So there you have it. I am feeling more Grinch-like than holiday-ish. For me, the important part of Christmas lies in celebrating Christ’s birth and in gathering with family.

Gathering with family...one of the most important aspects of Christmas for me.

I expect therein exists the partial reason for my melancholy. My second daughter, who lives in eastern Wisconsin, will not be home for Christmas. She’s on-call both holiday weekends at her job as a Spanish medical interpreter. She has missed Christmas before, while living in Argentina. So I should be used to this. I am not.

I have no right to complain. None. Many families are separated by greater distances or war or illness or death, or even by choice.

Eventually I’ll pull myself out of my holiday blues. Perhaps I’ll start with addressing Christmas cards and work my way up to mixing cookie dough. The shopping, though, I never have been able to embrace no matter how hard I try.

Although I'm struggling right now to pull everything together for Christmas, I will. Here's the complete holiday painting by my father-in-law, Tom Helbling of St. Cloud, MN.

SO…WHERE ARE YOU at with your holiday preparations? Do you struggle with any aspect of preparing for Christmas? Submit a comment and share.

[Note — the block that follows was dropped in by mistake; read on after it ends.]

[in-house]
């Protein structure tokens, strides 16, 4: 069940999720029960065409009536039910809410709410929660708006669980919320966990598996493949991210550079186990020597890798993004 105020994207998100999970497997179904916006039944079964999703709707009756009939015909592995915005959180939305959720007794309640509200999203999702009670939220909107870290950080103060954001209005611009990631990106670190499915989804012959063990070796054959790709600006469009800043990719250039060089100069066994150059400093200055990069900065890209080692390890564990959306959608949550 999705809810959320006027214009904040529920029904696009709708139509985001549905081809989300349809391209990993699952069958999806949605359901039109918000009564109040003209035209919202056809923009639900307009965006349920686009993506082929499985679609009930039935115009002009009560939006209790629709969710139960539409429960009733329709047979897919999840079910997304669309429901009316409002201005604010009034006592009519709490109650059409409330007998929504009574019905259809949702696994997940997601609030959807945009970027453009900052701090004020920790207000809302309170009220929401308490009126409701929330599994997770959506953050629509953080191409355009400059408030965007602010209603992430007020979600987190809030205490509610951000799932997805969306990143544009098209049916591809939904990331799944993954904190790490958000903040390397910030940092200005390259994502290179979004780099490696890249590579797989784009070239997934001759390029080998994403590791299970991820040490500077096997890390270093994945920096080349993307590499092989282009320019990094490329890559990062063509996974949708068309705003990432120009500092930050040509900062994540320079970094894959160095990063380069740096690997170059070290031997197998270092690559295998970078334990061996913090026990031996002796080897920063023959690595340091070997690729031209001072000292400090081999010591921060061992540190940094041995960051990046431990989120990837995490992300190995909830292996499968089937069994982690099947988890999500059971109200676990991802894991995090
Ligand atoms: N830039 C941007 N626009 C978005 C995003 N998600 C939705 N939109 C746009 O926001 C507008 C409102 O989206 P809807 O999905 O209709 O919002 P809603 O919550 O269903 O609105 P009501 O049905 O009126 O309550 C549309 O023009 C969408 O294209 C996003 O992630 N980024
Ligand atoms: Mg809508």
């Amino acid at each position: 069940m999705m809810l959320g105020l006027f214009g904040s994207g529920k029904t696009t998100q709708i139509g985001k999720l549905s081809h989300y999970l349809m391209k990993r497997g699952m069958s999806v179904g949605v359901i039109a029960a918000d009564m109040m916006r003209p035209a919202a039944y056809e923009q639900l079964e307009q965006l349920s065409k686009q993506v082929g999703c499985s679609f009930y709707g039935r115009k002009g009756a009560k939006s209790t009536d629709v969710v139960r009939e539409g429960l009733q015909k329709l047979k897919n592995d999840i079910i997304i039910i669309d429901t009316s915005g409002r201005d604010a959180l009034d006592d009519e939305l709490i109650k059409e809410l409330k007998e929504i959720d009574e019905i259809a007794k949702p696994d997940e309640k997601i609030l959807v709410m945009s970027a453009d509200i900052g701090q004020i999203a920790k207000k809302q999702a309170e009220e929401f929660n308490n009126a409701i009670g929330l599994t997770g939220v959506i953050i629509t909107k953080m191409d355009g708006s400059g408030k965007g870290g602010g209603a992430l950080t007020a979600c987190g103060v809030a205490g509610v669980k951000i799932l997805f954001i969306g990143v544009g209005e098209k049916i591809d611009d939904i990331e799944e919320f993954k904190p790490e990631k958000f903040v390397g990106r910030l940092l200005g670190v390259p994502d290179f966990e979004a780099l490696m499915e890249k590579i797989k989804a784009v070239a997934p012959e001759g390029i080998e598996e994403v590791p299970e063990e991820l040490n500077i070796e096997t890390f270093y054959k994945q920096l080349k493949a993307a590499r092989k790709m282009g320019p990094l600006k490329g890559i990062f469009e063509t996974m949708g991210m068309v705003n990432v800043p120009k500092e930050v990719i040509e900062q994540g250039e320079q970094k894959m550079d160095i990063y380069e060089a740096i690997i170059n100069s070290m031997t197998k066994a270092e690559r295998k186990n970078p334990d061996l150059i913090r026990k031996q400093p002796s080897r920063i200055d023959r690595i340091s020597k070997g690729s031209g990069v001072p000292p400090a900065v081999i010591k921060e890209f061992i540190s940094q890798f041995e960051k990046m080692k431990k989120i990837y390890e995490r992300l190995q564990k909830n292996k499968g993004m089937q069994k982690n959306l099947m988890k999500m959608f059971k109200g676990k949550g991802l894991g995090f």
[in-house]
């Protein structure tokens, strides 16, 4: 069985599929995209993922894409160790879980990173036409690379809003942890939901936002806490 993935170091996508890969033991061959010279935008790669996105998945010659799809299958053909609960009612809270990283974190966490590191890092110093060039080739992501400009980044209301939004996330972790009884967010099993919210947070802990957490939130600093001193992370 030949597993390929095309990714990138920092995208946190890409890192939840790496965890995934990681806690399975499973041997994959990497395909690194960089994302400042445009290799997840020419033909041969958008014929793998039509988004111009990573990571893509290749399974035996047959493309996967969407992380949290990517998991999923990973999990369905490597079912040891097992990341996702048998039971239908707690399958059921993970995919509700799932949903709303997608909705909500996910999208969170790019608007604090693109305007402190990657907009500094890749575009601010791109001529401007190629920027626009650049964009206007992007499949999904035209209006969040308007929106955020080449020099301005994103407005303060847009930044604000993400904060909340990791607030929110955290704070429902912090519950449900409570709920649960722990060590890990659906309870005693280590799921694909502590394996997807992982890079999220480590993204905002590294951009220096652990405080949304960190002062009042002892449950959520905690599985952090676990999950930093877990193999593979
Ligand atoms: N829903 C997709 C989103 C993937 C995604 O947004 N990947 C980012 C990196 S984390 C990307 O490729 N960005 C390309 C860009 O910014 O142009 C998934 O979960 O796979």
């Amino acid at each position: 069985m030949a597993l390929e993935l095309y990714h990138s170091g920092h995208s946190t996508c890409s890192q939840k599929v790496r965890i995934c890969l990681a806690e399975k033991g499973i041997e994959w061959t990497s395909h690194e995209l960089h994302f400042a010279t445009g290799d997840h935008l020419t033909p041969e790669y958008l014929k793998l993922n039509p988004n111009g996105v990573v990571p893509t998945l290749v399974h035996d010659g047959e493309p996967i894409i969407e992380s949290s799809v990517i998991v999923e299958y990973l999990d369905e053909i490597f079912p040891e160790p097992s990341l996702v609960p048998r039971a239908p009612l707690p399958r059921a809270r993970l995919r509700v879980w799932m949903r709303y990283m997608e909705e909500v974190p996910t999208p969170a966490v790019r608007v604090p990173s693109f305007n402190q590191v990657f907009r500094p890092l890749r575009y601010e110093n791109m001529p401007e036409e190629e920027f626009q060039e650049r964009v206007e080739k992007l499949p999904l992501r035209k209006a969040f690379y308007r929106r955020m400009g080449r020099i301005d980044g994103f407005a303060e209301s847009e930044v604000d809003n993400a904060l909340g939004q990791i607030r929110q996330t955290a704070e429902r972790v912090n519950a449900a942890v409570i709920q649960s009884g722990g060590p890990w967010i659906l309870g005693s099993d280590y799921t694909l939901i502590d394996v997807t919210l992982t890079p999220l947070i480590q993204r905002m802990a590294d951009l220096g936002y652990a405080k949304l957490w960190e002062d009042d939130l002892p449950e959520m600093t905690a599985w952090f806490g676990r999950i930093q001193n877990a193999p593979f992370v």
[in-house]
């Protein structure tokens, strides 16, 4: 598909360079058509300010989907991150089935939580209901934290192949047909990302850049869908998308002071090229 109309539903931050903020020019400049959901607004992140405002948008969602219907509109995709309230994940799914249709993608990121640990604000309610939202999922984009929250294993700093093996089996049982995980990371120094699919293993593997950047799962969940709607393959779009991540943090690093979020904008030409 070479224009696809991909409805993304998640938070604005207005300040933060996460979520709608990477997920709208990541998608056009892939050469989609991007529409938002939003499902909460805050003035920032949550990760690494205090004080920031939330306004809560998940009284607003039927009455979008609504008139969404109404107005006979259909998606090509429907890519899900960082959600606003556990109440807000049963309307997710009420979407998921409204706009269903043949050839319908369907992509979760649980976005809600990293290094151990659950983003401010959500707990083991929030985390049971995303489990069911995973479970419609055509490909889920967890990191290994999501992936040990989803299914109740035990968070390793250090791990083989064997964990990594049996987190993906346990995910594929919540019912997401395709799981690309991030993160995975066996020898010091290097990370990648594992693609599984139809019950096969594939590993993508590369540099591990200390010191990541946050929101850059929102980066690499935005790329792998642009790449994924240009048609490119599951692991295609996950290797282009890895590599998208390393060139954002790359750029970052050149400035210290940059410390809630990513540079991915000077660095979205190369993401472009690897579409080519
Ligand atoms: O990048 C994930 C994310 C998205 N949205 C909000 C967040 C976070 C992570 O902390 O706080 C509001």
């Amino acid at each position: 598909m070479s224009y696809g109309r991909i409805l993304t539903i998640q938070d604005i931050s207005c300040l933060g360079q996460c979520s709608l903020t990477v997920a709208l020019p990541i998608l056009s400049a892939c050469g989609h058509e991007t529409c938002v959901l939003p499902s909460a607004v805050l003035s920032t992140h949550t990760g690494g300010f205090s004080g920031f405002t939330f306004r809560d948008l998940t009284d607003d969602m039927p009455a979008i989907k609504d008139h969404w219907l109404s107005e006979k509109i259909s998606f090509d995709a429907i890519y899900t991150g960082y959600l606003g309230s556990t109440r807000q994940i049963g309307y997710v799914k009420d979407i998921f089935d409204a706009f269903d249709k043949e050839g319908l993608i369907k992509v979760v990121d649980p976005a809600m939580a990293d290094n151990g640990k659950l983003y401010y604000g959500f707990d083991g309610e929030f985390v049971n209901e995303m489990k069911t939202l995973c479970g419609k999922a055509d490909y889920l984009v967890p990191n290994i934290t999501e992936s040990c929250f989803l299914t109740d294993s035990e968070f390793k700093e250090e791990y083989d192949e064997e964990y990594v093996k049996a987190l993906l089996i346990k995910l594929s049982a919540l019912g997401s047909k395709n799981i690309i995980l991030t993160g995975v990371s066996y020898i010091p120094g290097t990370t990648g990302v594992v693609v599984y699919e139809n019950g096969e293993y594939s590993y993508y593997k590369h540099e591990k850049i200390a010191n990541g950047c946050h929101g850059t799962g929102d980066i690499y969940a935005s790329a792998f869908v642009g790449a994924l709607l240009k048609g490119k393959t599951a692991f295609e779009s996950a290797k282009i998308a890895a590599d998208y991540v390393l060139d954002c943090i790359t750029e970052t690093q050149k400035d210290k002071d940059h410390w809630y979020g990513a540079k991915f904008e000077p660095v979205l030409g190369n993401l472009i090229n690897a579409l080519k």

© Copyright 2011 Audrey Kletscher Helbling

 

Tossing the Christmas tree and welcoming spring May 6, 2011

The remains of our dried up Christmas tree, now properly disposed of at the local composting pile.

ON WEDNESDAY EVENING we tossed the Christmas tree which has been buried under snow for, oh, about six months. Well, not quite, but winter seemed to linger into half a year.

I’m serious. As recently as this morning, we had temps in the 30s and several days ago wisps of snowflakes whirled in the sky.

But enough of that. With the official disposal of the Christmas tree at the finally-opened Faribault Compost Site, I can declare that spring has finally arrived here in southeastern Minnesota.

You don’t have to simply take my word for it. Join me on this photographic tour of my yard, where spring has clearly, finally (I hope) ousted winter.

Hostas push through the soil, unfurling bright green leaves. Why does green always seem brighter in the spring?

Most of my tulips are clasped shut yet, waiting for more sun and more warmth.

A plump red tulip about to burst into bloom.

A yellow tulip edges ever closer to full blossom in the spring sunshine.

Unfurling wild raspberry leaves hold the promise of summer.

Dainty violets, so easy to overlook in the splendor of spring.

Copyright 2011 Audrey Kletscher Helbling

 

Merry CHRISTmas December 24, 2010

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Each year I place this paper angel on our family Christmas tree. The angel is from my childhood, cut from a Sunday School lesson. I also have a Jesus in a manager from the same era and same lesson that goes on the tree.

BUT THE ANGEL said to them, “Do not be afraid. I bring you good news of great joy that will be for all the people. Today in the town of David a Savior has been born to you; he is Christ the Lord. This will be a sign to you: You will find a baby wrapped in clothes and lying in a manger.”